Skip to comments.Spitting by Left-wing activists and Lembcke's new book
Posted on 09/01/2006 11:04:31 AM PDT by Dr_Cruel
"...Although Nexis overflows with references to protesters gobbing on Vietnam vets, and Bob Greene's 1989 book Homecoming: When the Soldiers Returned From Vietnam counts 63 examples of protester spitting, Jerry Lembcke argues that the story is bunk in his 1998 book The Spitting Image: Myth, Memory, and the Legacy of Vietnam" ... Lembcke, a professor of sociology at Holy Cross and a Vietnam vet, investigated hundreds of news accounts of antiwar activists spitting on vets. But every time he pushed for more evidence or corroboration from a witness, the story collapsed--the actual person who was spat on turned out to be a friend of a friend. Or somebody's uncle. He writes that he never met anybody who convinced him that any such clash took place..."
(Excerpt) Read more at slate.com ...
Read Chicago columnist Bob Greene's book HOMECOMING, which documents cases of spitting on returning vets, names, dates and very detailed descriptions.
Here's your favorite "urban legend" again. :-}
My grandfather was never spat upon, but he did tell me of a time he was on a bus after getting back from Vietnam and some hippie came up to and called him a baby killer. The bus driver stopped the bus, picked up the hippie, and threw his a$$ off the bus and left him standing on the side of the road. The driver then proceeded to apologize to my grandfather for it and refunded him his bus fare. Great story!
Let's see, I was called a baby killer, a friend of mine was slapped (while in uniform with crutches and a neck brace no less), another had to go through the gauntlet at SF airport (spitting, throwing eggs, shouting, etc).
The 'Professor' does not know what he is talking about. Kind of like John F'n Kerry talking about his 3 month 'tour'.
Well, I don't know if you will find much in the way of documentation. You could talk to clinicians at VA PTSD clinics (sometimes called Trauma Services). The media did not want to report on such happenings, because it showed the left in a bad light.
There we were waiting on flights at the airport but we can't get on a plane after having been discharged; we still had on our Class A uniforms and you could see that a lot of the guys had had service all over the place.
For some reason all these people on student fare tickets and other standby nonsense were ahead of us in line even though we had government vouchers to pay full fair.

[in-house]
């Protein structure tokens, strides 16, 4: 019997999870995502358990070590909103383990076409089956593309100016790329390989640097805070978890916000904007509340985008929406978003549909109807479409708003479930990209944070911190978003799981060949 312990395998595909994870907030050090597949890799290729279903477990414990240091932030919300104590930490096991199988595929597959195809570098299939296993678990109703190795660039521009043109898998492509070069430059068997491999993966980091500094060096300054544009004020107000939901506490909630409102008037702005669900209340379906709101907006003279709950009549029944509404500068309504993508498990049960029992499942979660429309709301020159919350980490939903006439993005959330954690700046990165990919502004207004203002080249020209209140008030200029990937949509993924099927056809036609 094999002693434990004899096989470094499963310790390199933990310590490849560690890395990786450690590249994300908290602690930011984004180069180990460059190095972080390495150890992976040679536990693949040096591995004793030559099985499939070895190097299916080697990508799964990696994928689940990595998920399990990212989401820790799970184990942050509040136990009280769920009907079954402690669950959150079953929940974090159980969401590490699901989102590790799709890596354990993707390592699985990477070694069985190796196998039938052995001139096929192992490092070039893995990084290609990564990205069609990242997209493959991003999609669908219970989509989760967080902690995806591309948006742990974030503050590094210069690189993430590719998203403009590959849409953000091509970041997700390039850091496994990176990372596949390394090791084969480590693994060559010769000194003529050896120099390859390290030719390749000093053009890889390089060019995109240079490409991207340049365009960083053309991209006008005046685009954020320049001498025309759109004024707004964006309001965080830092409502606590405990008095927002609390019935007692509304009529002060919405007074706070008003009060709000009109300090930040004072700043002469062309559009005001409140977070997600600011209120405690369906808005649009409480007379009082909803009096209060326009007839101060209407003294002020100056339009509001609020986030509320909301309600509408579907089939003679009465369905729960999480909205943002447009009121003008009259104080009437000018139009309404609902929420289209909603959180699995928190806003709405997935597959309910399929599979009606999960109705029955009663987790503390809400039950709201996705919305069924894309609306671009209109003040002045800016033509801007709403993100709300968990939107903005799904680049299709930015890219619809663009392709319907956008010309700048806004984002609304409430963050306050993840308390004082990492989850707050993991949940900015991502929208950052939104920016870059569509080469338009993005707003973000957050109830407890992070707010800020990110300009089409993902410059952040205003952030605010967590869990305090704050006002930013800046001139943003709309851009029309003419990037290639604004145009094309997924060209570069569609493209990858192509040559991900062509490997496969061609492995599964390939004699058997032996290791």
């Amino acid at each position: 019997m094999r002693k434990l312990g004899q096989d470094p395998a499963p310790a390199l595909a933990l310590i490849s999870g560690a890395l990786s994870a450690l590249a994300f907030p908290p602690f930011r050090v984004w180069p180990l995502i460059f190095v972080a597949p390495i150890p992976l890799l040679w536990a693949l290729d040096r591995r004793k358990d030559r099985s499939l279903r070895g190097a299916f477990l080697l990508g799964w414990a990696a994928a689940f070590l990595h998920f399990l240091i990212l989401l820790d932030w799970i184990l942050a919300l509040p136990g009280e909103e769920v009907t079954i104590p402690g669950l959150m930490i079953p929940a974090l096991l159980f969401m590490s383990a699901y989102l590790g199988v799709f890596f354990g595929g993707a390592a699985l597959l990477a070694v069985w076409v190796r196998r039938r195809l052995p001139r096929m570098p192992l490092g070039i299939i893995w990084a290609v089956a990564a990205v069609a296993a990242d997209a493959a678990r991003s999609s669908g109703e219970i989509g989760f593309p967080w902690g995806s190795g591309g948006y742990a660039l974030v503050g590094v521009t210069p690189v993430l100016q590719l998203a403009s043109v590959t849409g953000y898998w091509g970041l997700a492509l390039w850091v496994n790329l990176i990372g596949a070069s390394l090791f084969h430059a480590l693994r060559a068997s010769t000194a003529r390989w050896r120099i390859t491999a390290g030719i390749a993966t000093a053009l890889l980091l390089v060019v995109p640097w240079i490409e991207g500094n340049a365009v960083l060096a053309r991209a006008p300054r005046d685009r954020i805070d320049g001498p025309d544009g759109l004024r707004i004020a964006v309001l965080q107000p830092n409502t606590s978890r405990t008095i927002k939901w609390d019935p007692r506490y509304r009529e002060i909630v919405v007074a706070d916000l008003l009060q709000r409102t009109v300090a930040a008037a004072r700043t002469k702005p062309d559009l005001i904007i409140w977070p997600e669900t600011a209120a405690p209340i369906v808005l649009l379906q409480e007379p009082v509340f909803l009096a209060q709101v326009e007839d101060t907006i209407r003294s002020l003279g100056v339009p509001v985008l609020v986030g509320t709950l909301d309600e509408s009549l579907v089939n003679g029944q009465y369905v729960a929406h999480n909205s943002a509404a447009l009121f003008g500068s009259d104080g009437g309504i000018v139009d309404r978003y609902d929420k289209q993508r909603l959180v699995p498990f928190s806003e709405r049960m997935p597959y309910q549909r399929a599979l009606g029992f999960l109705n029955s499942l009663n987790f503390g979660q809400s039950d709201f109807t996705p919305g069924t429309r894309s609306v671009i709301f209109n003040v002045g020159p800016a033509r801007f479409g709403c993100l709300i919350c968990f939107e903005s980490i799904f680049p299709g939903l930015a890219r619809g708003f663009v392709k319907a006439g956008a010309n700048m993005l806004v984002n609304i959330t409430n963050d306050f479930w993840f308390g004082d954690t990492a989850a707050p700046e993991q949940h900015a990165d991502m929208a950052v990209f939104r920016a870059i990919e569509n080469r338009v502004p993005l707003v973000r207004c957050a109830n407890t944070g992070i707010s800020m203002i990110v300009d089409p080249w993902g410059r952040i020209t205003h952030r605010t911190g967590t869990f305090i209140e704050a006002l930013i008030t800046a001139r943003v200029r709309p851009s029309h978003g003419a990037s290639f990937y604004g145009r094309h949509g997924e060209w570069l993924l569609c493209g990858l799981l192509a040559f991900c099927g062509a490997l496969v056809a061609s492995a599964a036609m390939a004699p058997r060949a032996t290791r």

Never did find out why we couldn't get on the planes but as the hours went by there were more and more and more of us ~ and the airline was getting antsy.
Still couldn't get on. Someone was playing games somewhere.
Finally, bunch of us went to Avis or Hertz, and using my American Express Credit Card (which I'd had since before going in the military and was making real money) we rented vehicles to drive home.
I got paid by everybody, albeit after the fact, and after everybody was out of the Army anyway, but everyone got home. The car I was in took US 40 West, cut down to Cincinatti, over to Louisville, up to Indianapolis, and from there on to Fort Wayne and Detroit.
So, why do I remember the day I got discharged? Well, it meant I was going to live, was going home, would get back on track, and besides, all those total strangers I literally entrusted my good credit to were true to their honor even if no one else was.
I'm not the kind of guy that any one would ever spit on, but I know that wearing the uniform then resulted in much hostility. The haircut was a dead giveaway and it often made it impossible to mix, even in our old home groups.
I was stranded in a small town in Colorado for a week in 1972 with only my uniform to wear. I was ready for the cold shoulder, but was surprised that the people in that mountain town, while reserved in their manner, seemed to respect my army uniform and treated me well, a different reaction they we usually got in the big cities.
Airports like the one at Seattle had special rooms where we could relax and sleep between flights, it was a nice thing to do but I think part of it was to give us a relief from negative elements among the public.
we just had a national guardsman beaten by 5 punks for wearing his uniform. Does that count?
Everyone knows there was a second spitter . . . behind the gravelly road. That's why Lembcke couldn't find him.
Some of them were actually pretty nice to me, because "back in the day" lots of civilian kids looked like hippies just because that was in style, but they weren't really hate-filled radicals. They seemed more curious about me than hostile.
When I got out of the Navy and went to college, I proudly wore my pea-coat with my "crow" on the shoulder, and there were plenty of radicals around, but they never bothered me out of a sense of self preservation, I imagine .
They did, after all, think all us vets were a little dangerously crazy...
your experience would make for a really interesting movie
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